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dc.contributor.authorSievers, Michael
dc.contributor.authorOppedal, Frode
dc.contributor.authorDitria, Ellen
dc.contributor.authorWright, Daniel W
dc.date.accessioned2019-09-17T01:12:21Z
dc.date.available2019-09-17T01:12:21Z
dc.date.issued2019
dc.identifier.issn2045-2322
dc.identifier.doi10.1038/s41598-019-43533-8
dc.identifier.urihttp://hdl.handle.net/10072/387392
dc.description.abstractUnderstanding how salinity affects marine parasites is vital to understanding their ecology and treatment, particularly for host-parasite systems that traverse marine and freshwater realms such as the globally important Atlantic salmon (Salmo salar), salmon louse (Lepeophtheirus salmonis) system. Growing concerns for wild fish populations, and decreased efficiencies and burgeoning costs of lice treatments for farmed fish has necessitated more environmentally and socially acceptable delousing procedures, such as hyposaline treatments. The effect of brackish water on L. salmonis following primary attachment is largely unknown, with experimental evidence derived mostly from unattached or newly attached copepodids, or adult stages. We aimed to understand how attached lice respond to hyposaline environments to assess effectiveness as a parasite management strategy and to help better define delousing areas used by wild fish. Louse development at 4, 12, 19 and 26 ppt, and survival at 4 ppt, decreased as exposure times increased, but survival was otherwise unaffected. Subjecting salmon to fluctuating, repeat exposures did not influence efficacy. We confirm that free-swimming stages are susceptible, and show that attached copepodids were more tolerant than previously predicted based on experiments on alternate development stages. These results improve our understanding of the utility of hyposaline treatments in aquaculture and self-treating in wild fish, and could apply to other fish-lice parasite systems. Further, these data are important for models predicting host-parasite interactions and can contribute to predictive models on the transmission dynamics of sea lice from farm to wild fish.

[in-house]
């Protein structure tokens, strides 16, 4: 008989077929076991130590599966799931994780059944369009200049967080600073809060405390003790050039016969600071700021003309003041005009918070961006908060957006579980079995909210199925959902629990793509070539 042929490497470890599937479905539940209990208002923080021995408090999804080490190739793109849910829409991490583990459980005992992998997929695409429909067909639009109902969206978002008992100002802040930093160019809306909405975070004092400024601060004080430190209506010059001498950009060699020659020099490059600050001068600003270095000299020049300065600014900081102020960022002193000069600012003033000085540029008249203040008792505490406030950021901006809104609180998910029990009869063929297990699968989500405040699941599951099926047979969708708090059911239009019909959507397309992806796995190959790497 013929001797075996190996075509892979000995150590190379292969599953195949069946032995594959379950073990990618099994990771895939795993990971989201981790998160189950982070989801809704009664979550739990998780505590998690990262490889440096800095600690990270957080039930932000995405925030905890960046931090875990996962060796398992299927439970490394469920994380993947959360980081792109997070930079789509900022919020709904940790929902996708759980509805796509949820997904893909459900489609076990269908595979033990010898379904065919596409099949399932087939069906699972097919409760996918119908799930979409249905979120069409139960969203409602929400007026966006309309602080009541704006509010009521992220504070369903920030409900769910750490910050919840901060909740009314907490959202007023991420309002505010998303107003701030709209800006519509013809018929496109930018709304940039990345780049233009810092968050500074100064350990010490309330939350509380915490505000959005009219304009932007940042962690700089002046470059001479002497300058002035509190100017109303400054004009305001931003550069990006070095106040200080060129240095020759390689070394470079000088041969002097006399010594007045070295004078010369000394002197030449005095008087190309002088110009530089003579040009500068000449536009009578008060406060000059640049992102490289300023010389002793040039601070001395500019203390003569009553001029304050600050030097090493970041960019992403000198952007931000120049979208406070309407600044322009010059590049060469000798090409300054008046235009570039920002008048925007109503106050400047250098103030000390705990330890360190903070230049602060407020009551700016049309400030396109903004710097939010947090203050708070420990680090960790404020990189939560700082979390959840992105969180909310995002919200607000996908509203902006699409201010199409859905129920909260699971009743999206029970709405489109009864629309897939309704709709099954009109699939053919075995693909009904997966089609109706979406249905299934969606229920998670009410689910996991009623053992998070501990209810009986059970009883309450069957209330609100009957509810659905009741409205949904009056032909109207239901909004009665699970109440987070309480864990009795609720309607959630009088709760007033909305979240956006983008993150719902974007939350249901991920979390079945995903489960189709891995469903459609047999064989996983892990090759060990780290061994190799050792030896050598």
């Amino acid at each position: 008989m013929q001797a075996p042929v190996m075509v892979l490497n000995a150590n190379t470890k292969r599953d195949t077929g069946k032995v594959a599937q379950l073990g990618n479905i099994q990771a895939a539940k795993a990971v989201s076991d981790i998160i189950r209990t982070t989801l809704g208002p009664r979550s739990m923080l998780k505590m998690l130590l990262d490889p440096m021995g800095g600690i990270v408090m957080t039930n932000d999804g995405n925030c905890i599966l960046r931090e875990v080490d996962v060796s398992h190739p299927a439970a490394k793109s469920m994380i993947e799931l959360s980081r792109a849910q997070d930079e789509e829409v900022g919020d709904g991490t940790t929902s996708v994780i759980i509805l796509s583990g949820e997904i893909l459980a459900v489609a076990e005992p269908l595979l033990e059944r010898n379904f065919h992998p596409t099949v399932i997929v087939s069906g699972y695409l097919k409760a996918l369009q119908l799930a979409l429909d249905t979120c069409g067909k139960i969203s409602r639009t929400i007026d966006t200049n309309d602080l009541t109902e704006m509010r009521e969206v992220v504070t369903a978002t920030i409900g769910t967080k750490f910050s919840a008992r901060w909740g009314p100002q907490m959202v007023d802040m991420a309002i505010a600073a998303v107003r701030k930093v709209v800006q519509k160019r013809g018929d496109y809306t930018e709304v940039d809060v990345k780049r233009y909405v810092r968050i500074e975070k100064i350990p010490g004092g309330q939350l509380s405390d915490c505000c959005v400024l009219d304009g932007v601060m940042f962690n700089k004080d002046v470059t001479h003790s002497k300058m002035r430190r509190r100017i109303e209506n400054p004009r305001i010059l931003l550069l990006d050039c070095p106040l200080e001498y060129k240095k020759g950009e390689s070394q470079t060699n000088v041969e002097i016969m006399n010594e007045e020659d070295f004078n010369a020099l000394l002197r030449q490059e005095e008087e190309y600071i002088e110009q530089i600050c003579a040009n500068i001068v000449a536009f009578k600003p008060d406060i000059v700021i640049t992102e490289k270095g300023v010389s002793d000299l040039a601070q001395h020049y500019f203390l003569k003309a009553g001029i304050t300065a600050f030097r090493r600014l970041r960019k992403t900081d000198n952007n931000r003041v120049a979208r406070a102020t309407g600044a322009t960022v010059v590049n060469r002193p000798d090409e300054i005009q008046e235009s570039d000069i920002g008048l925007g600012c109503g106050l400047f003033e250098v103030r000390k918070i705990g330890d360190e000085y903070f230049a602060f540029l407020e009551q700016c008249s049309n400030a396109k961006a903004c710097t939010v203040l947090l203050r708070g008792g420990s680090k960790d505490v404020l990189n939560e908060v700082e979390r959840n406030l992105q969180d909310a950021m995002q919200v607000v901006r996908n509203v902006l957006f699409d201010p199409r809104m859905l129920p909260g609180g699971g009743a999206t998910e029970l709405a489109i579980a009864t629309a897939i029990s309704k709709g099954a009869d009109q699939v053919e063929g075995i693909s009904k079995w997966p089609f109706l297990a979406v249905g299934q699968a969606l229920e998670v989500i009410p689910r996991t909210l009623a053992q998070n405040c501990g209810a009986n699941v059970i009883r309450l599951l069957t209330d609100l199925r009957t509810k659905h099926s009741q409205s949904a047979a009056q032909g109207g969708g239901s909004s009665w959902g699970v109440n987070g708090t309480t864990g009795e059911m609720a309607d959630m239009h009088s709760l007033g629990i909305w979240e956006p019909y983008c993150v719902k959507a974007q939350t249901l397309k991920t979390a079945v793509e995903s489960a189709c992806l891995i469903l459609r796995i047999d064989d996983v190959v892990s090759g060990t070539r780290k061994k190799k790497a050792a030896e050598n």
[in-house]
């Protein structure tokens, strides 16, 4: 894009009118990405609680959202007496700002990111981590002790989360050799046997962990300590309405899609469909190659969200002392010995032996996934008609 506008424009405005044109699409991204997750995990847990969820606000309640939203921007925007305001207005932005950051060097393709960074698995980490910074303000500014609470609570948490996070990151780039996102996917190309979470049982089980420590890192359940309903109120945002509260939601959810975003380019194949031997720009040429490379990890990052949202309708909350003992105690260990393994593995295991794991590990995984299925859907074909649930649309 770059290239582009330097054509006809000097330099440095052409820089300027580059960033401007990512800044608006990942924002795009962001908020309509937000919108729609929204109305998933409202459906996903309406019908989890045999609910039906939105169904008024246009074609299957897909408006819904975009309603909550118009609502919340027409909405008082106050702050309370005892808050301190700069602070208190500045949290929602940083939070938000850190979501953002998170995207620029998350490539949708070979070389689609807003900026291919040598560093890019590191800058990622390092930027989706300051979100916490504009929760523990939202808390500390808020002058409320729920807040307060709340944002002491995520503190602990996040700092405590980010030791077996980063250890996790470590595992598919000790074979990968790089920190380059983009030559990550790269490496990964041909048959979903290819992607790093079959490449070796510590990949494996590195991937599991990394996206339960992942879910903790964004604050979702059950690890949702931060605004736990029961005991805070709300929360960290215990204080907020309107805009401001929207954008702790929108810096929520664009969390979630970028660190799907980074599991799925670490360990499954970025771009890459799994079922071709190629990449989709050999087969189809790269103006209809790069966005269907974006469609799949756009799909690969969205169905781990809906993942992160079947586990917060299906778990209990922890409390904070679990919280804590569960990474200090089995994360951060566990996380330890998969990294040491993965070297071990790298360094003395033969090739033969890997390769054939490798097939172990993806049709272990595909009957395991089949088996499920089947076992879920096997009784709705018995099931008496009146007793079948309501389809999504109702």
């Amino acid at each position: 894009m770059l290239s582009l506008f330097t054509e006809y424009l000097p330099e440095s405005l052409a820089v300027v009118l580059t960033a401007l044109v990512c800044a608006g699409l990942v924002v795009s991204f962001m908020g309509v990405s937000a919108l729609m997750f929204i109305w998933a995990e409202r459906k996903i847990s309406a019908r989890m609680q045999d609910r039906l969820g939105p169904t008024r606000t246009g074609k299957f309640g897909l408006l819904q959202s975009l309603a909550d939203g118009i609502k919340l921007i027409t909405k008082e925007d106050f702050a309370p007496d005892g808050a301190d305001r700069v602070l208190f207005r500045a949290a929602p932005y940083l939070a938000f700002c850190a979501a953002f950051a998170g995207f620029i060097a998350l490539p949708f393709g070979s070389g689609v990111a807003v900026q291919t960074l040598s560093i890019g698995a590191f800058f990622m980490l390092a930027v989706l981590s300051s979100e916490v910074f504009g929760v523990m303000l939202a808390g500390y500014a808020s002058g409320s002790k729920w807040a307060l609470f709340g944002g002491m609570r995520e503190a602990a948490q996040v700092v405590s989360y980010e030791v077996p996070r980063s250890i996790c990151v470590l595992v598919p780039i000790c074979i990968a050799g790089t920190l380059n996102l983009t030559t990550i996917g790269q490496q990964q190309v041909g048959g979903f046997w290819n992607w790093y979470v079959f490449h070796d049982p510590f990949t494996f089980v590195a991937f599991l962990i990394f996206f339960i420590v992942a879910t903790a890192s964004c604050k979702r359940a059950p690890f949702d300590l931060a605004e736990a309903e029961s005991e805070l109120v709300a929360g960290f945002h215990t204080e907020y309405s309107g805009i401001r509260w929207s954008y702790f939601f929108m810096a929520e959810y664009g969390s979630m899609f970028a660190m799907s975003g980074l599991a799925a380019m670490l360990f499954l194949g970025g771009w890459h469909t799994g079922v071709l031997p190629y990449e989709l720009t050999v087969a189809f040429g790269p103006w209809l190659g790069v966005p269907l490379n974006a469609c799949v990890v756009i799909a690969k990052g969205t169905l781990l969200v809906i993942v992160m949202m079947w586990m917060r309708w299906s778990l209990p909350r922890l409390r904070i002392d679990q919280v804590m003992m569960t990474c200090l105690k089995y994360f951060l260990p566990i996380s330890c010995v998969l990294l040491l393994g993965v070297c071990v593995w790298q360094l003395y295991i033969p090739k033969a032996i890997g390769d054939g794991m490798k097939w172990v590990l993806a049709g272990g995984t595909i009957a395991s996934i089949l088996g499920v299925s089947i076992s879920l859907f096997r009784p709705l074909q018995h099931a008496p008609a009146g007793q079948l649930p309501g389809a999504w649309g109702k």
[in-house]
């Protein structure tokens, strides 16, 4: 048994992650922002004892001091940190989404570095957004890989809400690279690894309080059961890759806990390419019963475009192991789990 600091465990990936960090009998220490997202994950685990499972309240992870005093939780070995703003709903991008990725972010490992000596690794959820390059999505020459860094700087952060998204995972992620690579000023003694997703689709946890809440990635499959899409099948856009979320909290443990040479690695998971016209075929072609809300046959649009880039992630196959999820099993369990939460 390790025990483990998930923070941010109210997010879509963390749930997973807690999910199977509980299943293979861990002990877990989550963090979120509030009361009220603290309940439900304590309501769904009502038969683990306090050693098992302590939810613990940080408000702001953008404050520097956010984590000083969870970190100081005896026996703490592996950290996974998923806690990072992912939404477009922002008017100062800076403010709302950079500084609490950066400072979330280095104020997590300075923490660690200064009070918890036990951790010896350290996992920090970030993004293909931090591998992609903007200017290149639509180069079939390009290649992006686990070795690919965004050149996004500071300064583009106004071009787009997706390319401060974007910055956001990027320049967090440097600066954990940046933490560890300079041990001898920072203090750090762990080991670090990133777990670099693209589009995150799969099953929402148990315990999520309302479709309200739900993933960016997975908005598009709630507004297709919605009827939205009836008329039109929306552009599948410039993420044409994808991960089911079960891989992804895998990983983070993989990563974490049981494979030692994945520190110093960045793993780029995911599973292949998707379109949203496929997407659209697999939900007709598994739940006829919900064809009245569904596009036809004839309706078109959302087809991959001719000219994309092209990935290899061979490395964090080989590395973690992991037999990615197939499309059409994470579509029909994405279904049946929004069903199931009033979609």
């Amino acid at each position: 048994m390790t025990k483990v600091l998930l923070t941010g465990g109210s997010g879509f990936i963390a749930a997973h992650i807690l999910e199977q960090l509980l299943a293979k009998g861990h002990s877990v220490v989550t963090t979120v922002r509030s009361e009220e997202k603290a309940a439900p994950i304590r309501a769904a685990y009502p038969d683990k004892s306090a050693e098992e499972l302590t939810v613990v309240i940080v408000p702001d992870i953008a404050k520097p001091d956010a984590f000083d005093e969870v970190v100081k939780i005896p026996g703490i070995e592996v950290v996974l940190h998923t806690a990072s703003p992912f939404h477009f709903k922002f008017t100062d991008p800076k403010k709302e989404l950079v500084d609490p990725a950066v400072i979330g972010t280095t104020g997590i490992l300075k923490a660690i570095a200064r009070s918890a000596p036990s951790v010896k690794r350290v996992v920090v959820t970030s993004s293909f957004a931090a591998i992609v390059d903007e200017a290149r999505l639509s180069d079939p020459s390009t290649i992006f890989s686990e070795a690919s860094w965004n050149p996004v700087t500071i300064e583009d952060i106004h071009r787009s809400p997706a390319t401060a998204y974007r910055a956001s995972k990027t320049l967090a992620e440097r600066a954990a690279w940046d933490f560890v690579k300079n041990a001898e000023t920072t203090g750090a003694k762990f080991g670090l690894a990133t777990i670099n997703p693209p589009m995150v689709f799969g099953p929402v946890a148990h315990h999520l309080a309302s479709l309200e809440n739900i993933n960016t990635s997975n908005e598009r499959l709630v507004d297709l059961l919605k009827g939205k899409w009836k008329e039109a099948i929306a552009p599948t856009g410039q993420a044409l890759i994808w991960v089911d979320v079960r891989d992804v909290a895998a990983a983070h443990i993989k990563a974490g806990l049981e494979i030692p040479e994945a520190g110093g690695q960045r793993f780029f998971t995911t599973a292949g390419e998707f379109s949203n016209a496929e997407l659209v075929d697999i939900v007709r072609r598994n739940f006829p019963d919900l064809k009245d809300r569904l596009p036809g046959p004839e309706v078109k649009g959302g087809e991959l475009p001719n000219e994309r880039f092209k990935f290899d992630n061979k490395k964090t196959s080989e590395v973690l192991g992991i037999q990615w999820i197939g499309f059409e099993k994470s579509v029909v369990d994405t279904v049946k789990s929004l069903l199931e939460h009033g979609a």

dc.description.peerreviewedYes
dc.languageEnglish
dc.language.isoeng
dc.publisherNature Publishing Group
dc.relation.ispartofissue1
dc.relation.ispartofjournalScientific Reports
dc.relation.ispartofvolume9
dc.subject.fieldofresearchMarine and estuarine ecology (incl. marine ichthyology)
dc.subject.fieldofresearchBiological oceanography
dc.subject.fieldofresearchcode310305
dc.subject.fieldofresearchcode370801
dc.subject.keywordsScience & Technology
dc.subject.keywordsMultidisciplinary Sciences
dc.subject.keywordsScience & Technology - Other Topics
dc.subject.keywordsFARMED ATLANTIC SALMON
dc.subject.keywordsLEPEOPHTHEIRUS-SALMONIS
dc.titleThe effectiveness of hyposaline treatments against host-attached salmon lice
dc.typeJournal article
dc.type.descriptionC1 - Articles
dcterms.bibliographicCitationSievers, M; Oppedal, F; Ditria, E; Wright, DW, The effectiveness of hyposaline treatments against host-attached salmon lice, Scientific Reports, 2019, 9 (1)
dcterms.dateAccepted2019-04-17
dcterms.licensehttp://creativecommons.org/licenses/by/4.0/
dc.date.updated2019-09-17T01:09:32Z
dc.description.versionVersion of Record (VoR)
gro.rights.copyright© The Author(s) 2019. This article is licensed under a Creative Commons Attribution 4.0 International License, which permits use, sharing, adaptation, distribution and reproduction in any medium or format, as long as you give appropriate credit to the original author(s) and the source, provide a link to the Creative Commons license, and indicate if changes were made.
gro.hasfulltextFull Text
gro.griffith.authorSievers, Michael K.
gro.griffith.authorDitria, Ellen M.


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